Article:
COP26 Progress – Reversing Deforestation

COP26, the United Nations Climate Change Conference began on October 31 and will conclude on November 12.  An early, positive result from the Glasgow, Scotland conference is the promise from more than 100 world leaders to end and reverse deforestation by 2030.  This pledge includes the creation of a public-private fund of more than US $19 billion to support these efforts.

Slash and burn near the Brazil Border in Southeastern Venezuela. Photo: IPS/UIG

Deforestation, the intentional and permanent clearing of trees for other purposes, has been occurring at alarming rates during the past thirty years.  According to the World Bank, between 1990 and 2016, more than 502,000 square miles of forest, an area larger than the country of South Africa, have been felled worldwide.

Satellite view of deforestation in East Rondonia, Brazil in 1986 and 2001. This before and after image shows deforestation impact over the years. Photo: Planet Observer/UIG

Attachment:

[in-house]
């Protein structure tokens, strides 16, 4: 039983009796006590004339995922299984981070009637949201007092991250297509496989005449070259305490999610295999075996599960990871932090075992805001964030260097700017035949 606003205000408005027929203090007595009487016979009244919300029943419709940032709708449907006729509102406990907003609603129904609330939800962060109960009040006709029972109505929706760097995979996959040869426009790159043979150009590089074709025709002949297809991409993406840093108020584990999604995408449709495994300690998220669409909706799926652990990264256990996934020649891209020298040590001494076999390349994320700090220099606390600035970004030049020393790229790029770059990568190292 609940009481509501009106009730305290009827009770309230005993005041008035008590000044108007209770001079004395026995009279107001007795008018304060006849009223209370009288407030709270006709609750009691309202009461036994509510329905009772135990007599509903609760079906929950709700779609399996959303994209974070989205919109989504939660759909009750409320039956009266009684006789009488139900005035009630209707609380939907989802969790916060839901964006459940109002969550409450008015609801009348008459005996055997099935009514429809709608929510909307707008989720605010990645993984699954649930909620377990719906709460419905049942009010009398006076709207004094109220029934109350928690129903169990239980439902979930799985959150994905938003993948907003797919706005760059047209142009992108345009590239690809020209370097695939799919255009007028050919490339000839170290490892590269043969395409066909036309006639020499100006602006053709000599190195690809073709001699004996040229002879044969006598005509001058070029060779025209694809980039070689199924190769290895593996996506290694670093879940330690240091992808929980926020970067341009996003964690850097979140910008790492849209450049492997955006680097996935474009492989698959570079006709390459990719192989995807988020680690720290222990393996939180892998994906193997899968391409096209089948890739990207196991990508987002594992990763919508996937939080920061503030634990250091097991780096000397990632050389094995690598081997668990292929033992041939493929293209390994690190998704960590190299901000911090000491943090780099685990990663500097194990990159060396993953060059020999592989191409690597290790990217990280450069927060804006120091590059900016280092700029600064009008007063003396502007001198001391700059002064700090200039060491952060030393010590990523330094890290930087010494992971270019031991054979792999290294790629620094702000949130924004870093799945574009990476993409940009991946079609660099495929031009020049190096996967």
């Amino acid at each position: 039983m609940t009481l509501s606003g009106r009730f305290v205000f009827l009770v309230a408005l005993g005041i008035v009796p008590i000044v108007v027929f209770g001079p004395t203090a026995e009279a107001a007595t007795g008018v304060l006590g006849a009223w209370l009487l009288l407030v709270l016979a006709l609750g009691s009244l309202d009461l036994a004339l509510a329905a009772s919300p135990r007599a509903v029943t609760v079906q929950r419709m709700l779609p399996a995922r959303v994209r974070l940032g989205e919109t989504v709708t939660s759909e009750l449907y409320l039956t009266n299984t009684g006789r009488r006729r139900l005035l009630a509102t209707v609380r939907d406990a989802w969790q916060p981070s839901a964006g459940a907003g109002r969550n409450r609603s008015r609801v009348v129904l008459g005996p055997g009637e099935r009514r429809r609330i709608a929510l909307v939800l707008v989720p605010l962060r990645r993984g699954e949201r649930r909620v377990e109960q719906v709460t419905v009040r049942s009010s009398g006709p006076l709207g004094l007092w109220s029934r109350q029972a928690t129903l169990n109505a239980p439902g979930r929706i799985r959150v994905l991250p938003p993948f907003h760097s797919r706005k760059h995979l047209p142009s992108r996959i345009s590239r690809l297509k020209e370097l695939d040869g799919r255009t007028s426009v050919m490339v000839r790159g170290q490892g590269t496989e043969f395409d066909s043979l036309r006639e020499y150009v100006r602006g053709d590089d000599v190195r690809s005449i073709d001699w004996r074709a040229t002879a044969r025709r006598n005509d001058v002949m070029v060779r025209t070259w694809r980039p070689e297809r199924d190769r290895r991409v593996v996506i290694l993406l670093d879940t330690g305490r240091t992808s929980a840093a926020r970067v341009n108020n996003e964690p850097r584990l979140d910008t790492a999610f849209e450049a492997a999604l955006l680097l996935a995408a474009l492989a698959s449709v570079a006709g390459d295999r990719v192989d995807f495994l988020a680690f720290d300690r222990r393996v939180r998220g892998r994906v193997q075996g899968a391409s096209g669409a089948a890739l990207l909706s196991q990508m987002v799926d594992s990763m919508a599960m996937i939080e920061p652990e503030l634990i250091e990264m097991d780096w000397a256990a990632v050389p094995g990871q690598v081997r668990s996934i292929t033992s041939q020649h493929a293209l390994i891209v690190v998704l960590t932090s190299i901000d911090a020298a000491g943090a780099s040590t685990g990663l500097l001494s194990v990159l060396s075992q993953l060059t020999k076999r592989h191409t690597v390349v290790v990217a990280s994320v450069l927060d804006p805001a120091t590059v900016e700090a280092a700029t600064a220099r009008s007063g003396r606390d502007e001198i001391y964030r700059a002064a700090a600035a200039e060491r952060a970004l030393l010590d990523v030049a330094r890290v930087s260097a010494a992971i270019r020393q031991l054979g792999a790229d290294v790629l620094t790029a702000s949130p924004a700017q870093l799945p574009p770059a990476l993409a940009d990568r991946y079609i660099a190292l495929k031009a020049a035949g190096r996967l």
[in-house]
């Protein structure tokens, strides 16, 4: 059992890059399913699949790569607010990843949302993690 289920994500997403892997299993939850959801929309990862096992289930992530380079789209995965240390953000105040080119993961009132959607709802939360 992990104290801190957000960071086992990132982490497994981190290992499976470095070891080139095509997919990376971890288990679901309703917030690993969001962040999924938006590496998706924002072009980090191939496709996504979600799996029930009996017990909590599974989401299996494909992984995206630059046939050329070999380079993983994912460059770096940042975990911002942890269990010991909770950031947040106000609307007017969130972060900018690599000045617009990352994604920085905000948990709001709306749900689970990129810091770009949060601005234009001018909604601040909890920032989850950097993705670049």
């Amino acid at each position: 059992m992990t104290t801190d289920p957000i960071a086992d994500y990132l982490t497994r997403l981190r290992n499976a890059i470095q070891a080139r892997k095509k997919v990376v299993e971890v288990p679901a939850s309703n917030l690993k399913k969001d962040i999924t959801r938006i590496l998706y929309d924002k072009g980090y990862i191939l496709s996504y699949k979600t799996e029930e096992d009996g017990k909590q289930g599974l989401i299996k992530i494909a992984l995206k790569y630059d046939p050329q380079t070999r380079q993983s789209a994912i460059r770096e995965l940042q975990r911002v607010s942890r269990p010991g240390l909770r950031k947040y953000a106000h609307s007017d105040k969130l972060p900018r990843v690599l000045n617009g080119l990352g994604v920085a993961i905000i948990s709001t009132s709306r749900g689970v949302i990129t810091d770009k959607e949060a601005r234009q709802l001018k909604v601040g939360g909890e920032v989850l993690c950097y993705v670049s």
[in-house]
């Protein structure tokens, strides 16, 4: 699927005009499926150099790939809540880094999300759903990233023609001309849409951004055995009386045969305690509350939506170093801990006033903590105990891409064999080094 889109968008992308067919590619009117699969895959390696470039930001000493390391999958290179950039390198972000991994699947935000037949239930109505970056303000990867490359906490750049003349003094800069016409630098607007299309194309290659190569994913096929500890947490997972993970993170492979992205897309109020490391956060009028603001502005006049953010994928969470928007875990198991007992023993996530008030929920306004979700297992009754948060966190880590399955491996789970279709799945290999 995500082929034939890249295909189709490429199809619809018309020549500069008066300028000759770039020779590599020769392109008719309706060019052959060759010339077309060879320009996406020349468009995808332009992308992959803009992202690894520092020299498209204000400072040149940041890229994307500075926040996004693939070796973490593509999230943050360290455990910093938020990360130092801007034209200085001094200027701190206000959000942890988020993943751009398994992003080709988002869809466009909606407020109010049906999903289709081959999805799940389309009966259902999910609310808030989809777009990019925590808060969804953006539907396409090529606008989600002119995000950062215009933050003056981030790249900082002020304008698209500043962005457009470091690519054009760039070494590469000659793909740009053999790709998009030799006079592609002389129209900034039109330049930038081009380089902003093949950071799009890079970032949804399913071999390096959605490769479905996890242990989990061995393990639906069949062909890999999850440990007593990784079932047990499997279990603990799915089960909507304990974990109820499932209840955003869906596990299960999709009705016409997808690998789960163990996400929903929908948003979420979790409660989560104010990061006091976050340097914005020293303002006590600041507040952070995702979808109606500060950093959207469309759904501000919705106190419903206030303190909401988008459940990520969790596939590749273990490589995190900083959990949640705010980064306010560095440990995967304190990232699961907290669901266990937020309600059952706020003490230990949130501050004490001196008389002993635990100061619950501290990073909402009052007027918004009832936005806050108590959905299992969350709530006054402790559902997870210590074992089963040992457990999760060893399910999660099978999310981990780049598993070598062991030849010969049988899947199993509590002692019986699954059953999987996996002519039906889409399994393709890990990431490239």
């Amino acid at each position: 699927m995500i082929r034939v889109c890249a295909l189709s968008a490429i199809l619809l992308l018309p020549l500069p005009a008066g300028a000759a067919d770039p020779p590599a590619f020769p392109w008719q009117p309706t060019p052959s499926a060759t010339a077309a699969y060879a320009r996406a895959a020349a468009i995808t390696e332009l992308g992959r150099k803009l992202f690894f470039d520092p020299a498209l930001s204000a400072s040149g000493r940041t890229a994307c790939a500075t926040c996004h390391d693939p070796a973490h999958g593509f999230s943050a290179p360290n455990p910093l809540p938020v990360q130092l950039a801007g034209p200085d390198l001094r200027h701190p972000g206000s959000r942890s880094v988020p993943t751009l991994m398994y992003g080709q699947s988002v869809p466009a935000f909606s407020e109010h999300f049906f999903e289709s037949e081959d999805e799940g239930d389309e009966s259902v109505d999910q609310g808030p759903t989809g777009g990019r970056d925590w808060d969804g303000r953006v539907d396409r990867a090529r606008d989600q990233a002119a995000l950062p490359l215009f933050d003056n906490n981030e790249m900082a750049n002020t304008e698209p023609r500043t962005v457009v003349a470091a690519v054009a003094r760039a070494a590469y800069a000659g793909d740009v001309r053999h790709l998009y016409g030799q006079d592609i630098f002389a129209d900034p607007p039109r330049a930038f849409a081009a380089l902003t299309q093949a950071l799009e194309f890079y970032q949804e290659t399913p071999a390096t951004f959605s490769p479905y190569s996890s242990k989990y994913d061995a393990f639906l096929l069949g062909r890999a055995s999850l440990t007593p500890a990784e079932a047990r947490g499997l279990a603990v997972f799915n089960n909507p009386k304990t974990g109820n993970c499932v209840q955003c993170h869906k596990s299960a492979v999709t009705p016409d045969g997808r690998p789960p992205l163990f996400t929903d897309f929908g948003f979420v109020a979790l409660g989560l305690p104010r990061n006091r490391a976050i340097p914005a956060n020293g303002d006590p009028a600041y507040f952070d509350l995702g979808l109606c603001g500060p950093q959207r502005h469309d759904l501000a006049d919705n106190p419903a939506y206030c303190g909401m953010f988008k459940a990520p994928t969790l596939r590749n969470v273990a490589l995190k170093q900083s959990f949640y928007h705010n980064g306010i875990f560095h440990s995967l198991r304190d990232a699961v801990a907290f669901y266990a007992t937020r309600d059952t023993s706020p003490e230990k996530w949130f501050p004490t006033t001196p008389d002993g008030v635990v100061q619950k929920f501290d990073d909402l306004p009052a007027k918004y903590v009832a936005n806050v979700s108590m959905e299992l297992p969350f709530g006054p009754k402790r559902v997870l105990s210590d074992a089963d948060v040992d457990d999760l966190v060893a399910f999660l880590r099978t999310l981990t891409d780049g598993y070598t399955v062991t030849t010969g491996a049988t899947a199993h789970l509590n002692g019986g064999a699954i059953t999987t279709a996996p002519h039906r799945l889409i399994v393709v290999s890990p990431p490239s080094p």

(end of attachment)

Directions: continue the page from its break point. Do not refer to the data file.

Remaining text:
Forests are typically cleared for other uses, such as farming, livestock grazing, mining, and drilling.  Wildfires and the growth of urban areas also contribute to the reasons why forests are cleared.

A large part of the Amazon is destroyed and transferred into farmland. Photo: Ton Koene/VWPics/UIG
Clear-felled tropical rainforest, Kalimantan Barat, Kalimantan, Indonesia

There will hopefully be more important declarations to come from COP26.  For more information on the conference, and to follow its progress, please visit

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Sources: by Georgina Rennard and Francesca Gillett Deforestation Explained by Christina Nunez

Pimm, Stuart L.. “deforestation”. Encyclopedia Britannica, 24 Mar. 2020, Accessed 2 November 2021.

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